Welcome to Canucks Army’s 2019 Draft Countdown. Over the next four weeks leading up to the draft, we’ll be rounding up scouting reports, quotes, and videos about our Top-100 prospects available. Here is an aggregated profile on Ryan Suzuki.
Date of birth: May 28th, 2001
Height: 6’0″ / 184 cm
Weight: 181 lbs / 82 kg
Profile: Younger brother of 2017 first-round draft pick Nick Suzuki, Ryan Suzuki is much like his older brother when it comes to thinking the game at a high level. The major difference, though, between the two is that Ryan tends to play more on the periphery, whereas Nick is more involved with the play. Regardless, Ryan Suzuki boasts a high level of skill and hockey sense, always managing to find himself open room in the offensive zone.
I think there is a slight difference between the elite players in the top 10 and the next group, of which I would include Suzuki. There’s no question his IQ, vision, passing, and skating his are elite. His passing can be awe-inspiring, the way he finds new creative ways to get the puck onto the sticks of his teammates through the tightest lanes. But I think to consider him in that top tier of players he would have to show more consistent game changing ability, and improve his defensive zone game.
As for projection, I think there is a high probability with Suzuki’s skill that he turns into a solid top 6 contributor. His playmaking ability and skating are high end enough for me to project his development into a top six forward as a high probability. – FlamesNation
Suzuki is one of the smartest OHL prospects we have seen in years. He is a good skater, excellent passer and is very good at putting himself in scoring positions, where he rarely fails to capitalize. He does not play overly physical, but is very good at avoiding contact while doing so. He has excellent hands and all around vision. The top player in the Alliance Loop this season, his name was the very first called in April’s OHL Draft. – Tyler Parchem, Elite Prospects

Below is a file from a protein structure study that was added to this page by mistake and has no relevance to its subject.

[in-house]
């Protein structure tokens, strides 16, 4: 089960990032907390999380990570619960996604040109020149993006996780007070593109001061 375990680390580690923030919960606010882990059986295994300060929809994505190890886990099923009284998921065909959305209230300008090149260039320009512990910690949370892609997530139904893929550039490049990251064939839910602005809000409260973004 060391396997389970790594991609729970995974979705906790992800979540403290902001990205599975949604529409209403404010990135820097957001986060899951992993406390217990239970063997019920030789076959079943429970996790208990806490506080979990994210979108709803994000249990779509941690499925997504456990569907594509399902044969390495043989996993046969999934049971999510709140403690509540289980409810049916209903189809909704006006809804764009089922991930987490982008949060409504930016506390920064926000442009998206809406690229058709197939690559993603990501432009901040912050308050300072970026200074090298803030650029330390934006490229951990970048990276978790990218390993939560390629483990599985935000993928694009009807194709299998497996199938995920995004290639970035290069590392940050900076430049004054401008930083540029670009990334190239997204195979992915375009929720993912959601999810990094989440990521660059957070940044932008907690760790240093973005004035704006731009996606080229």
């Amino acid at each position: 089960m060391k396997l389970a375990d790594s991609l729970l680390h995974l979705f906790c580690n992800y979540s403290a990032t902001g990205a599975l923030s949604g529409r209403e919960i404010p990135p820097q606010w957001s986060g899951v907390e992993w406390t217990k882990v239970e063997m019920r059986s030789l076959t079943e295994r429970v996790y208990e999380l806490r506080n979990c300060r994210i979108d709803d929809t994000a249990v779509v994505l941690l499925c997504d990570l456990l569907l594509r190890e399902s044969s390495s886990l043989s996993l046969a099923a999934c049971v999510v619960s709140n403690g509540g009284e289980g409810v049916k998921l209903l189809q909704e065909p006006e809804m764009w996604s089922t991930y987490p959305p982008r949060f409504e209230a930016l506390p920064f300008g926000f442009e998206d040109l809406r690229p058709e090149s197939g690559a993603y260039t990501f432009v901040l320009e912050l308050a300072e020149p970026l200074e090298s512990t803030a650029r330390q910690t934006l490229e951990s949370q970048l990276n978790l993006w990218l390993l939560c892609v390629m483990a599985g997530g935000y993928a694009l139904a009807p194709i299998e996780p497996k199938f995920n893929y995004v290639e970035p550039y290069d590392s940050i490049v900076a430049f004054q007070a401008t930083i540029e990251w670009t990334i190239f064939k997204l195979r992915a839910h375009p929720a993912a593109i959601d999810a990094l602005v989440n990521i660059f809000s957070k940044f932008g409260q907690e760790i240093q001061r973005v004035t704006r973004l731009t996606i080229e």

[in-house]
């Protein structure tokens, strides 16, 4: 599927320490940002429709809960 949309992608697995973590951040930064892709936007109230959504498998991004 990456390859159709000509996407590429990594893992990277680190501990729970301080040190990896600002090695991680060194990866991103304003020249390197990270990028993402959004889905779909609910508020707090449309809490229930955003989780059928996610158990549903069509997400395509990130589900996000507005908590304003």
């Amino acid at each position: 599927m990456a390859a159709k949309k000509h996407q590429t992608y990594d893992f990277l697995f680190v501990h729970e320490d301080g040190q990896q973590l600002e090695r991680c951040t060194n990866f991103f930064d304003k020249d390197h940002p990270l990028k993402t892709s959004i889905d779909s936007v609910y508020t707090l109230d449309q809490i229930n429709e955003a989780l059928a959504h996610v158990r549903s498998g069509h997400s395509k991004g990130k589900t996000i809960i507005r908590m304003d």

Suzuki has excellent vision and will connect with a linemate from just about anywhere, regardless of how dense the network of skates, bodies and sticks are clogging a passing lane. He has a soft touch and feathers passes with regularity, but he also can whip the puck around with both accuracy and authority. Although Suzuki is an excellent stickhandler with elusiveness and agility to avoid contact, the puck doesn’t spend a lot of time on his stick at even strength. He’s usually on the periphery during puck battles and the corners, and you will rarely see him engage in physical play. Nonetheless, Suzuki is an effective penalty killer and aggressive forechecker whose positioning, quick stick and awareness forces turnovers in the opposing end. He is capable of turning seemingly harmless plays into quality scoring chances. – Steve Kournianos, The Draft Analyst
Ryan Suzuki will undeniably offer an offensive boost to whichever team selects him. The 25-point gap between him and the second-highest scorer on his team demonstrates how important he was to the Colts’ offence.
He also showed why he would be a top selection come this June at the Hlinka/Gretzky Cup. He scored one goal and assisted seven times in five games. He was a force on the ice for a Canadian team that fumbled out of the medal round. He showed that no matter what his environment, he was able to rise above it and demonstrate his skills. – Marc-Antoine Levis, Habs Eyes on the Prize
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